MyGolfSpy Ball Lab is where we quantify the quality and consistency of the golf balls on the market to help you find the best ball for your money. Today, we’re taking a look at the Pinnacle Practice, which is arguably the most popular range ball on the market right now. An overview of the equipment we use can be found here. To learn more about our test process, how we define “bad” balls and our True Price metric, check out our About MyGolfSpy Ball Lab page.
It’s perhaps a little odd that what may very well be the most frequently struck ball in all of golf is one that almost nobody plays. Folks, we’re talking about a range ball, specifically the Pinnacle Practice ball. And, yeah, while we’ve all come across the occasional guy who not only pilfers them from the range but actually plays them, the three-stripe special is not intended for use on the golf course.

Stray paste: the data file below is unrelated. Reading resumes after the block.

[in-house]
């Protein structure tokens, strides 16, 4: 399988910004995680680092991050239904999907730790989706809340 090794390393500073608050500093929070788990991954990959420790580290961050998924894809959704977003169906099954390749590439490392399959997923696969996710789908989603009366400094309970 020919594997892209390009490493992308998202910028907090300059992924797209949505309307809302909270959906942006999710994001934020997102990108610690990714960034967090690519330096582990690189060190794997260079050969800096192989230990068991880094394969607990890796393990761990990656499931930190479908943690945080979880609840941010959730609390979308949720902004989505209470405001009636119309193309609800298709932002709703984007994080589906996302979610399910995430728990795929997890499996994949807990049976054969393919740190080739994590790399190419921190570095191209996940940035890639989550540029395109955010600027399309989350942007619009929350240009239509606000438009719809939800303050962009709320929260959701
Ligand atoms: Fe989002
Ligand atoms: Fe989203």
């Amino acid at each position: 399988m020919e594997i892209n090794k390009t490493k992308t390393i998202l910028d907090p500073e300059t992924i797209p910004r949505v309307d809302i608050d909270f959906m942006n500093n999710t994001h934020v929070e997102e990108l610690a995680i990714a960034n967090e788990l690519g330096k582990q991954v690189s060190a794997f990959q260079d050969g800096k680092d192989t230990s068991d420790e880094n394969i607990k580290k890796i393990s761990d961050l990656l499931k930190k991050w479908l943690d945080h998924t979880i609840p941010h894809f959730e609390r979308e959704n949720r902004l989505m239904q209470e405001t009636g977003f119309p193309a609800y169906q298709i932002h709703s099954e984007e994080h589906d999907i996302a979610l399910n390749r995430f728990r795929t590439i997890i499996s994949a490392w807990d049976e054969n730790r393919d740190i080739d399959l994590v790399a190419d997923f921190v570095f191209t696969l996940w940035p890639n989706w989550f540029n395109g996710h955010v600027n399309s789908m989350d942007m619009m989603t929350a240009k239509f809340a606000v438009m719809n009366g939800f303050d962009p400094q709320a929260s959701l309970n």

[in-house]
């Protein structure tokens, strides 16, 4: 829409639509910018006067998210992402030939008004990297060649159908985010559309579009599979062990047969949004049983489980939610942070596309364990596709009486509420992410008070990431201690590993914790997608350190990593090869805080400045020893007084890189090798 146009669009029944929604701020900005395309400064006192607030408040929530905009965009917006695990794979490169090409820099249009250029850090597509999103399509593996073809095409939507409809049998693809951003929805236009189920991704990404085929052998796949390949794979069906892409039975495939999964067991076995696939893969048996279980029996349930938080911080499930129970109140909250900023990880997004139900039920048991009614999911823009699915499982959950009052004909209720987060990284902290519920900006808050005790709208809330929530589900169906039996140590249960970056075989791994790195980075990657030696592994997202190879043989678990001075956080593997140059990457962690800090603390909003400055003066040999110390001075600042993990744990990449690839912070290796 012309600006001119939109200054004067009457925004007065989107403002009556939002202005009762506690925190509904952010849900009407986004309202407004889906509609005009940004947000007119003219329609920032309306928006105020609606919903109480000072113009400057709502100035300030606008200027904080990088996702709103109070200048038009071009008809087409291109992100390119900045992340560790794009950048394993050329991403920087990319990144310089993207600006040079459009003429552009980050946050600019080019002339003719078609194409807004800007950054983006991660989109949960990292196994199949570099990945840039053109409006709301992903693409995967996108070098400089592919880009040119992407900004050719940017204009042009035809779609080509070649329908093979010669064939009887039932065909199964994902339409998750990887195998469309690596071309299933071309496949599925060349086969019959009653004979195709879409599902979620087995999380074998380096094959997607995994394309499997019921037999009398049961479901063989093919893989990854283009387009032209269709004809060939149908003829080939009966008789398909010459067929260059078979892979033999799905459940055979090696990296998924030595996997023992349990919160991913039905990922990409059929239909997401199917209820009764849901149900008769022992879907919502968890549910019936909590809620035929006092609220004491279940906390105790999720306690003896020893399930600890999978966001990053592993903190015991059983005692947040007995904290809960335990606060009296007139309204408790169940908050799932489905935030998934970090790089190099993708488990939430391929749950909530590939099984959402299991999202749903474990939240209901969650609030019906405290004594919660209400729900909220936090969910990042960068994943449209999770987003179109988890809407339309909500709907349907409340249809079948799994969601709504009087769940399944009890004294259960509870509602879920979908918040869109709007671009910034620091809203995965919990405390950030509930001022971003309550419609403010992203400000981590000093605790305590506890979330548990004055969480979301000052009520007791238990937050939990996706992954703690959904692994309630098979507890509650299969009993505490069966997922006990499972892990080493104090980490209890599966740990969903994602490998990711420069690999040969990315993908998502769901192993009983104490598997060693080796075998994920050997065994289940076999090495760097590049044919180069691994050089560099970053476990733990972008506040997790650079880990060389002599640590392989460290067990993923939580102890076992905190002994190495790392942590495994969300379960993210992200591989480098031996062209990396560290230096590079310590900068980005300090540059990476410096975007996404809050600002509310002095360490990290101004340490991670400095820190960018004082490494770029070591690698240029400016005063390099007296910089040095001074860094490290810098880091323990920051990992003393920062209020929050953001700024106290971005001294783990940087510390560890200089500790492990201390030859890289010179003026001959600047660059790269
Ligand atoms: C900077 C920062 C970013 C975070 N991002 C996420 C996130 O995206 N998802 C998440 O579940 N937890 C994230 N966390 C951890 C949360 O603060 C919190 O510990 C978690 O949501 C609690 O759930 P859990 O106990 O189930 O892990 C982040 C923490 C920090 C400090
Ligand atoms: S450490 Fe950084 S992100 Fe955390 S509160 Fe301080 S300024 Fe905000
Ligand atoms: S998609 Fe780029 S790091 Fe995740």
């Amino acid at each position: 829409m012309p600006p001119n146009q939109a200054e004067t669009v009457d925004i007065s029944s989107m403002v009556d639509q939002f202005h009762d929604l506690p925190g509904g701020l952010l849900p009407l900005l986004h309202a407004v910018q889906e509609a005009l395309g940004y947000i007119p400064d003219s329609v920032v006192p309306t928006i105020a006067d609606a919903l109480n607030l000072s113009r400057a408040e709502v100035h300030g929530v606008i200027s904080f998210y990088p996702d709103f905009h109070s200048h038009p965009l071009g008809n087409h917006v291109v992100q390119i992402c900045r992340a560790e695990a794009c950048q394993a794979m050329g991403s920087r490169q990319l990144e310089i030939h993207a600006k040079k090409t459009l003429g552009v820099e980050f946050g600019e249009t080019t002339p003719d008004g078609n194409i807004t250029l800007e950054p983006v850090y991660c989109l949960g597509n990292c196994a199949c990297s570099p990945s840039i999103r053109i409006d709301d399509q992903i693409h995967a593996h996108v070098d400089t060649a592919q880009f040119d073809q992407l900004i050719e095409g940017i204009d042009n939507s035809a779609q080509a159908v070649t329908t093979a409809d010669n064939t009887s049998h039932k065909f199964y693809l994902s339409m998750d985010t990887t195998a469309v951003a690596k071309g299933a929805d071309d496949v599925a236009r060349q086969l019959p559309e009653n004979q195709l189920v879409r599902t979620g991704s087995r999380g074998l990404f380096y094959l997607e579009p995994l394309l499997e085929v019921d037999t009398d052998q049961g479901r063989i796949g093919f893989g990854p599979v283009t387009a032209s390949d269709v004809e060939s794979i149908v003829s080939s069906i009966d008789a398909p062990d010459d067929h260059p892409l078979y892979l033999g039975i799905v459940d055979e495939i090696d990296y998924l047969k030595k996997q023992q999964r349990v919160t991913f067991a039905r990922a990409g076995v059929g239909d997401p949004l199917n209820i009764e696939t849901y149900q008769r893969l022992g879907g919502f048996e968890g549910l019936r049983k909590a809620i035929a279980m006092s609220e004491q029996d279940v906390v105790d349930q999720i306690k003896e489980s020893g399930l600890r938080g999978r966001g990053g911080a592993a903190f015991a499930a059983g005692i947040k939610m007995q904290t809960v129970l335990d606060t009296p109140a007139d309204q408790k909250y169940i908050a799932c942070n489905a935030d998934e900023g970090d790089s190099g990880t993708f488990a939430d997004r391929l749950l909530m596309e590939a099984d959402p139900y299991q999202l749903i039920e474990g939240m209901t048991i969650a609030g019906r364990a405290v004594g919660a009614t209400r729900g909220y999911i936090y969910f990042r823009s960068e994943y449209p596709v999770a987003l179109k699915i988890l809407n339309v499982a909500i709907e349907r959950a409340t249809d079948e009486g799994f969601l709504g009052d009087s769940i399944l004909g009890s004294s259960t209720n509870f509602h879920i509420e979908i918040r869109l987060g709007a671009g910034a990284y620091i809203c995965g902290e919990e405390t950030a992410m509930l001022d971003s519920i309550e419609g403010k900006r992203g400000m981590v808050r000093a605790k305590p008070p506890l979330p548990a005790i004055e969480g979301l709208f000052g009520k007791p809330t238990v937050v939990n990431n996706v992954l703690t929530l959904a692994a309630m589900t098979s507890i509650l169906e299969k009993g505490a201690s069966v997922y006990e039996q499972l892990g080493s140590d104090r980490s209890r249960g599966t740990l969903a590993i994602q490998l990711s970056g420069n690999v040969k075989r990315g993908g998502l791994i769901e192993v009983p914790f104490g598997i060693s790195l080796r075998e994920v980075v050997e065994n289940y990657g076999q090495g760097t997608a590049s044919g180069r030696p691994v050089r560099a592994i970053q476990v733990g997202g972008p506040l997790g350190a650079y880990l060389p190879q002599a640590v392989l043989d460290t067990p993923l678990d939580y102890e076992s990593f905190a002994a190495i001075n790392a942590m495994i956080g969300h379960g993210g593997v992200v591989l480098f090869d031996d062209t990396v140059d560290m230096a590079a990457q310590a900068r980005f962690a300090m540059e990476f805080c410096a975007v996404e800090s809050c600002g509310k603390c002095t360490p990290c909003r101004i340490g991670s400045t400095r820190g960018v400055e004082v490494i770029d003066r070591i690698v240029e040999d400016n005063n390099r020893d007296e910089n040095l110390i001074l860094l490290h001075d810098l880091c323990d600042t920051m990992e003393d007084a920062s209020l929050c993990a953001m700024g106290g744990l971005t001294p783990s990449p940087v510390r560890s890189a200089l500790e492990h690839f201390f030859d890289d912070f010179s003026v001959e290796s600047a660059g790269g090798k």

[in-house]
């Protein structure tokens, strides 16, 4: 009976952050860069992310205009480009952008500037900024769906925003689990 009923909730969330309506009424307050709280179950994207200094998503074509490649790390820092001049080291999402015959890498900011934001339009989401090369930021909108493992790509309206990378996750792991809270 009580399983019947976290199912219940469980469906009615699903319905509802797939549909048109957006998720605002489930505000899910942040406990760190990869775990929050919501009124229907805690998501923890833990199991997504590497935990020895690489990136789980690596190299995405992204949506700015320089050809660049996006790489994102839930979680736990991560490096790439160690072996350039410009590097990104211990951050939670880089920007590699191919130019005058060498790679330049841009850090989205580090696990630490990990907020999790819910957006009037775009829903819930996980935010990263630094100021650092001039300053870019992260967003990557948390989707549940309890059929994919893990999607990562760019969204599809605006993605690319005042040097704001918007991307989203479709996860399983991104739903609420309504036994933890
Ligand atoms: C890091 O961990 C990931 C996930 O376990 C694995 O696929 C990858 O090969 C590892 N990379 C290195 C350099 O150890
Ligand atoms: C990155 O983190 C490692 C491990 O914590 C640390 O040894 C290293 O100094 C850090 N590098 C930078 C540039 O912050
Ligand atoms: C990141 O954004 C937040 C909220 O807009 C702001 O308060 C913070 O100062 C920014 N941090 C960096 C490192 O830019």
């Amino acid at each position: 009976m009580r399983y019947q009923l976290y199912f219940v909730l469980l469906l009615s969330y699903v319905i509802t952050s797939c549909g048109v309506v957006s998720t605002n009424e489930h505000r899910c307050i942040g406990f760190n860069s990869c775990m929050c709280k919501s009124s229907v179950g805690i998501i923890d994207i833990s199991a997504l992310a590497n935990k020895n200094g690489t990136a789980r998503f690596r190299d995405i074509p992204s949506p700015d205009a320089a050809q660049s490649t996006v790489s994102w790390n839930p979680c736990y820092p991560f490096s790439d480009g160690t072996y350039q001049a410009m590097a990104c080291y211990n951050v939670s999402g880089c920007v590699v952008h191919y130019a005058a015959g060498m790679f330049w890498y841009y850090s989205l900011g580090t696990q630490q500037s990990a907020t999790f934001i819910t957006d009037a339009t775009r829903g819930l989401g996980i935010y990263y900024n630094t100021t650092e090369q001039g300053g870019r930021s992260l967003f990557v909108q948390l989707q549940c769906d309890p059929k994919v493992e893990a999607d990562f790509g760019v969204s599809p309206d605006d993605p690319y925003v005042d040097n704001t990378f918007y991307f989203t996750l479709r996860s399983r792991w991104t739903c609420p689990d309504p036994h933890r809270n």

That said, it’s a safe bet that more than a few golfers have been fitted using Pinnacle Practice balls. While we’d strongly advise against that, we were a bit curious to see how the other “No. 1 Ball in Golf” stacks up from a quality perspective. Given the emphasis on durability and the sub-Kirkland pricing, our expectations were low.
About the Pinnacle Practice Range Ball
The Pinnacle Practice ball is made in the USA. As an Acushnet company, Pinnacle (and Union Green) are Titleist sister brands. The ball has a 322-dimple cover. While durability is part and parcel of the design (it’s a range ball after all), it’s designed to be a mid-launch ball. The intent is to produce a trajectory window that’s similar to the golf ball you’d play on the course.
The Pinnacle Practice ball isn’t sold through retailers. Prices can vary depending on volume. We’ve gone with $8 a dozen which is in the ballpark.
Pinnacle Practice – Compression
I think most golfers would agree that range balls tend to feel a bit on the firm side. With that in mind, it shouldn’t come as any particular surprise that the Pinnacle Practice balls register 97 (on average) on our compression gauge. Coincidentally, that’s the same as the Pro V1x, though I don’t expect anyone will confuse the two. With a good bit of the firmness of the Pinnacle Practice tied up in the cover, it should feel appreciably firmer still.